It was about one or two in the morning when I was awakened by a noise. I laid there, in my tent, listening to what sounded like bones crunching. I laid there for what seemed like an eternity trying to decide what to do. Should I get up and check? Or should I just hide here in my sleeping bag inside my tent and hope that whatever it is goes away and doesn’t decide to come see if my bones are any tastier? To be perfectly honest, I don’t know if my decision to get out of my sleeping bag was driven by curiosity (I know, it killed the cat) or the need to use the restroom.
So, armed with my flashlight and pocket knife, and questioning my intelligence, I quietly crawled out of my sleeping bag and crept silently to my tent door. I unzipped just enough of the tent door to shine my flashlight out and locked eyes with a raccoon.
She was up on the picnic table rummaging through a resealable bag of coffee creamer cups that had been left out. She was puncturing each creamer cup with her teeth and sucking out the sweet contents. The picnic table was covered in creamer carnage. On the picnic table with her were three babies who were eagerly licking up all the spilled creamer.
Caught in the beam of my flashlight and with all the creamer cups sucked dry, she decided she didn’t want a confrontation with me and she and her babies hustled off the picnic table and into the bushes. That was about five years ago while at summer camp with my son’s Boy Scout troop. I’ll always remember that.
Last October, at our troop’s annual pioneering weekend, I had to defend my camp kitchen once again. This time from a persistent horse who smelled the unmistakable smell of an apple pie in one of my food totes.
After I had to gone bed the night before, the adults who stayed up later did not secure the tote where the apple pie was. Early the next morning, a couple of horses from a neighboring farm wandered through camp and one headed straight for my camp kitchen and that apple pie! He was in the process of nosing off the unsecured top when I caught him. Luckily, I had gotten up early to get coffee and breakfast started or that apple pie would have been a goner.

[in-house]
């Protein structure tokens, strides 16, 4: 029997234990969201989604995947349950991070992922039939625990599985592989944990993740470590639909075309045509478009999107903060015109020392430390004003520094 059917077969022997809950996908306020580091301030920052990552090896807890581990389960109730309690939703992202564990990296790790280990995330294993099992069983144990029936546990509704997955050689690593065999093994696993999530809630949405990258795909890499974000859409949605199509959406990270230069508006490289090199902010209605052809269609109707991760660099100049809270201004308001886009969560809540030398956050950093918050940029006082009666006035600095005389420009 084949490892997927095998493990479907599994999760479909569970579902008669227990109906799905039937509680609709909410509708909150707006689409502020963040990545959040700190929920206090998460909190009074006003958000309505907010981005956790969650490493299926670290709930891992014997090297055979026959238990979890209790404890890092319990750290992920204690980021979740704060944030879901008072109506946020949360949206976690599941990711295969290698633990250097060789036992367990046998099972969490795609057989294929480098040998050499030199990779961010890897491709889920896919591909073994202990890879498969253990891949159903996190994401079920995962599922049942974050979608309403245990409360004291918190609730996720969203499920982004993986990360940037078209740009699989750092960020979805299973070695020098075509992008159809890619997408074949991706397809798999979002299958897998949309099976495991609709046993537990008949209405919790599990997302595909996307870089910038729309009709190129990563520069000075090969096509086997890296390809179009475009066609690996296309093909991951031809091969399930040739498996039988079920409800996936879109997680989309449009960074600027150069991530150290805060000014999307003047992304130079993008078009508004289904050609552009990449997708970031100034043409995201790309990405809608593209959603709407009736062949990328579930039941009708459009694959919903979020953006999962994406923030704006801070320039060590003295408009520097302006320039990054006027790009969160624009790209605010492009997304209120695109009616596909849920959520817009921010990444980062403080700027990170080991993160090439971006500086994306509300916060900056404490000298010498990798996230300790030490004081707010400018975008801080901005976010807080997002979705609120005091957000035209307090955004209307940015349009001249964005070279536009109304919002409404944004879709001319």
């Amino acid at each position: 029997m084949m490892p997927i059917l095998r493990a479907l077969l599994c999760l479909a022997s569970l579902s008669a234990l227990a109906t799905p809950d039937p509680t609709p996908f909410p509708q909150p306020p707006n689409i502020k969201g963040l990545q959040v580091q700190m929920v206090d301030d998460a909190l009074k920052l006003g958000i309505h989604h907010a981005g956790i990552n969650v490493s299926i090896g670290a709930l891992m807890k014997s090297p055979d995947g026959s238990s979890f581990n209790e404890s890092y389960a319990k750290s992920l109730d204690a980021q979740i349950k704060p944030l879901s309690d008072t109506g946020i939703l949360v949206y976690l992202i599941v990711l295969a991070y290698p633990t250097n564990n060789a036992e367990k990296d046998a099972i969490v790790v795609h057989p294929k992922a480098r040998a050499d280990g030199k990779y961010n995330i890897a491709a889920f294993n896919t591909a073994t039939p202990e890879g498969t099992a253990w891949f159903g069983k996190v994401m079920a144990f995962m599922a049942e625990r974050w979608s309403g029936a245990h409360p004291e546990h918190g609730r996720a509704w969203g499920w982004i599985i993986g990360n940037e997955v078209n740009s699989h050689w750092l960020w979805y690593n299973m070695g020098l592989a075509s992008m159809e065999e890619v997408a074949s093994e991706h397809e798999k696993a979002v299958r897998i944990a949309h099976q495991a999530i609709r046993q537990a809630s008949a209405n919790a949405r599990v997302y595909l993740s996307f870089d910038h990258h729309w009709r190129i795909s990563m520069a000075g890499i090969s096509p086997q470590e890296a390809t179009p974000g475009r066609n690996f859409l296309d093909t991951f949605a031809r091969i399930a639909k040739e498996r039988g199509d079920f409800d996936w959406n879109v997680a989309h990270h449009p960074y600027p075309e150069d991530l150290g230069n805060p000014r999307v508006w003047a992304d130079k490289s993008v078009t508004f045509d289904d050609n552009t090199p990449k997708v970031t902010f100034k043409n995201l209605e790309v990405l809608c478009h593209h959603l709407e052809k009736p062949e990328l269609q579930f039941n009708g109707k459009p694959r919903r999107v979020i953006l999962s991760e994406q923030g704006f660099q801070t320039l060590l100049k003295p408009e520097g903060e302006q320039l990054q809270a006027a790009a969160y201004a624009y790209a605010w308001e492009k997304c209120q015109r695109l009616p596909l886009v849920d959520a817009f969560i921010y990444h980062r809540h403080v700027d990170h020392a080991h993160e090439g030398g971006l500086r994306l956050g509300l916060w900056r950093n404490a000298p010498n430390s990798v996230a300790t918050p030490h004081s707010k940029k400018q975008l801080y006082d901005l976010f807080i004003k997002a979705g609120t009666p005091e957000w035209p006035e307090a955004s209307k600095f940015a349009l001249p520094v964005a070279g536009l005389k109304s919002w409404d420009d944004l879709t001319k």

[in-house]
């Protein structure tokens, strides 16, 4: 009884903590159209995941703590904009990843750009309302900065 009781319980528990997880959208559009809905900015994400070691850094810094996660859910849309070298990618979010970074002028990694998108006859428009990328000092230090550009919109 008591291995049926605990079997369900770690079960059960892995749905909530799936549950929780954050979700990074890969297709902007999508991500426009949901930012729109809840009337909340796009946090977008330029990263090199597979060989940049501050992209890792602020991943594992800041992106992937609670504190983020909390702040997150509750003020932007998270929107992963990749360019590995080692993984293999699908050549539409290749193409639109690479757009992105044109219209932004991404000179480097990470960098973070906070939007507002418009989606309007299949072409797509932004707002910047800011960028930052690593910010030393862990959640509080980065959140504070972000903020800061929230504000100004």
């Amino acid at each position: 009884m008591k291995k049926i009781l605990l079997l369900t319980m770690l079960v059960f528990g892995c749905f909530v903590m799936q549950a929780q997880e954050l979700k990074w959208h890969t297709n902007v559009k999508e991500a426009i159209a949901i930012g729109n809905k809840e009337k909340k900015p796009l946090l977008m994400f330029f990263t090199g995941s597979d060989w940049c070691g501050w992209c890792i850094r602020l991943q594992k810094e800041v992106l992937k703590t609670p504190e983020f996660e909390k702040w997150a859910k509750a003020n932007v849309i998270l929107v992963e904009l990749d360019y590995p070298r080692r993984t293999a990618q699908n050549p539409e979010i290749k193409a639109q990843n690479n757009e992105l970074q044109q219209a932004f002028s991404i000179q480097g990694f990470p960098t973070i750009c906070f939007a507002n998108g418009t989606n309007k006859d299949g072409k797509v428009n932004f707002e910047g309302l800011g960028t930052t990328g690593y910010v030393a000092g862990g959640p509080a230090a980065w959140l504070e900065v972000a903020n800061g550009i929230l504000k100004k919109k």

It was a bit of a standoff with him trying to nose off the lid and me trying to hold it on. I knew I needed to carefully shoo him out of camp without spooking him. I was concerned that, if I was too aggressive, he’d bolt and possibly injure a scout sleeping inside a tent.
We had a long conversation he and I, and I finally persuaded him to move along without the apple pie, but the experience reminded me once again of the importance of critter proofing your camp kitchen.
In all the years I’ve been camping, whenever an animal has invaded my camp kitchen in the middle of the night to ransack, rob or otherwise make a mess, it’s usually been because I had gone to bed and a late evening snacker did not put something away properly or left something sitting out.
Here are some simple rules I try to follow so as not to encourage critters to come into my camp at night.
Keep a scrupulously clean camp. Pick up, seal and pack out every scrap of uneaten food. Pack leftovers inside odor-proof plastic bags. Another option is a bear canister, which is made of strong plastic with a heavy-duty lid that animals cannot pry open. Don’t forget: Always handle odor-proof bags or a canister with clean hands!
Avoid using any scented products such as lotions or soaps. Artificial smells also attract wild animals. A bear that’s a mile from your camp won’t smell your freeze-dried spaghetti, but it will smell your fresh and fruity deodorant.